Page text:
How the Church Can Use Critical Race Theory


There was a lot going on in November of 2020. Between the COVID-19 pandemic and a White House administration stoking baseless claims of a stolen election, you could be forgiven for missing a joint letter signed by all six presidents of the nation’s Southern Baptist seminaries. The letter stated definitively that Critical Race Theory and “any version of Critical Theory” is “incompatible with the Baptist Faith & Message.”

There’s an old joke about how many Baptists it takes to screw in a lightbulb. Hundreds, goes the joke, to form all the various committees and subcommittees needed to approve the lightbulb’s replacement. There’s truth to that, so it’s fairly remarkable that six Southern Baptist presidents were able to agree on such a decisive, sweeping statement. It’s a little less remarkable when you realize that all six men are White.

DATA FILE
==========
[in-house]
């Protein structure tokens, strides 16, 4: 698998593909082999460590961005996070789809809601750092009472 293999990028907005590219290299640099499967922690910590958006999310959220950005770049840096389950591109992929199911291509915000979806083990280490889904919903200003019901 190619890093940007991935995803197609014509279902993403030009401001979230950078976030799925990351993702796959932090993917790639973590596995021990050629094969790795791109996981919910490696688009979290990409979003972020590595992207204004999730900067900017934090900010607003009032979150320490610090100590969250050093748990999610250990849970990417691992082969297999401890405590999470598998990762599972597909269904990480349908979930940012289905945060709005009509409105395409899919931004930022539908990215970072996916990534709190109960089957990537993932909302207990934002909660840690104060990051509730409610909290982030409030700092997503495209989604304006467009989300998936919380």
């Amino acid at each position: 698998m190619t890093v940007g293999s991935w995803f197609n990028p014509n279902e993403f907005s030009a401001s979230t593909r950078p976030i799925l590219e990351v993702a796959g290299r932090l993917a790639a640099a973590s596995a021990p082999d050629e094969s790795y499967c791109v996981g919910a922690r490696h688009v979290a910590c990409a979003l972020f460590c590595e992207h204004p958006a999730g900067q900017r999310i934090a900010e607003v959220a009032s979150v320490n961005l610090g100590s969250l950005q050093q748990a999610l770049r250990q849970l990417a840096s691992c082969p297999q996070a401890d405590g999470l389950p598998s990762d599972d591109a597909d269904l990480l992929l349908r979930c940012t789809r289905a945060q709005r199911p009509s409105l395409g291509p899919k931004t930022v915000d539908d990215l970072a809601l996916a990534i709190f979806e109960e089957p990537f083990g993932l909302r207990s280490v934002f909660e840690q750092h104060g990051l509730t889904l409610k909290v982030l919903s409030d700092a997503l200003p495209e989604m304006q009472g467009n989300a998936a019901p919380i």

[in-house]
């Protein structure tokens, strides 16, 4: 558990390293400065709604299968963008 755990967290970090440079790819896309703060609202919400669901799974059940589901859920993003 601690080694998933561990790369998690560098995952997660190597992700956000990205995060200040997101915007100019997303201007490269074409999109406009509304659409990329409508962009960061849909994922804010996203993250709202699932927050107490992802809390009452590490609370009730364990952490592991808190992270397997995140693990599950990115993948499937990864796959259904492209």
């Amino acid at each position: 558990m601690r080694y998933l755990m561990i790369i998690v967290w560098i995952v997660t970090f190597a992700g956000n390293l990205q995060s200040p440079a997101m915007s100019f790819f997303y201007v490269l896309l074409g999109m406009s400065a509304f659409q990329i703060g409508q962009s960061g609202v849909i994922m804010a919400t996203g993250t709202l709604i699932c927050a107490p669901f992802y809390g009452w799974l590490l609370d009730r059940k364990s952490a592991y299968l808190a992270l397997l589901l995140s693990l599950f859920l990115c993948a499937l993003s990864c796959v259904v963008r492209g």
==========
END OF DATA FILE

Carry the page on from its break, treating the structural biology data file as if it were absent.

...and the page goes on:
The fallout to the letter was swift and disastrous. Several Black pastors very publicly left the Southern Baptist Convention, including prominent faith leaders like Chicago, Illinois’ Charlie Dates, as well as Ralph West and John Onwuchekwa, both of Houston, Texas. 

The laboriously named Council of Seminary Presidents of the Southern Baptist Convention attempted to backpedal a little in January, expressing regret that the “statement inadvertently caused significant hurt among some Black brothers and sisters” while standing by the “genuine concern about what we see as dangerous ideologies.” But for many, the damage was done.

For Kyle Howard, it made no sense. “Somehow the Gospel is so feeble, so anemic, that some legal theory is going to somehow circumvent the Church and overthrow it?” he asks, incredulous. “And it’s going to prevail over the kingdom of God while the gates of hell won’t. It’s the most preposterous thing that I can ever imagine.”

Howard is a public theologian who helps Christians who’ve experienced spiritual abuse and racial trauma in the Church. He says he thinks many Christian CRT critics are ignoring more important conversations.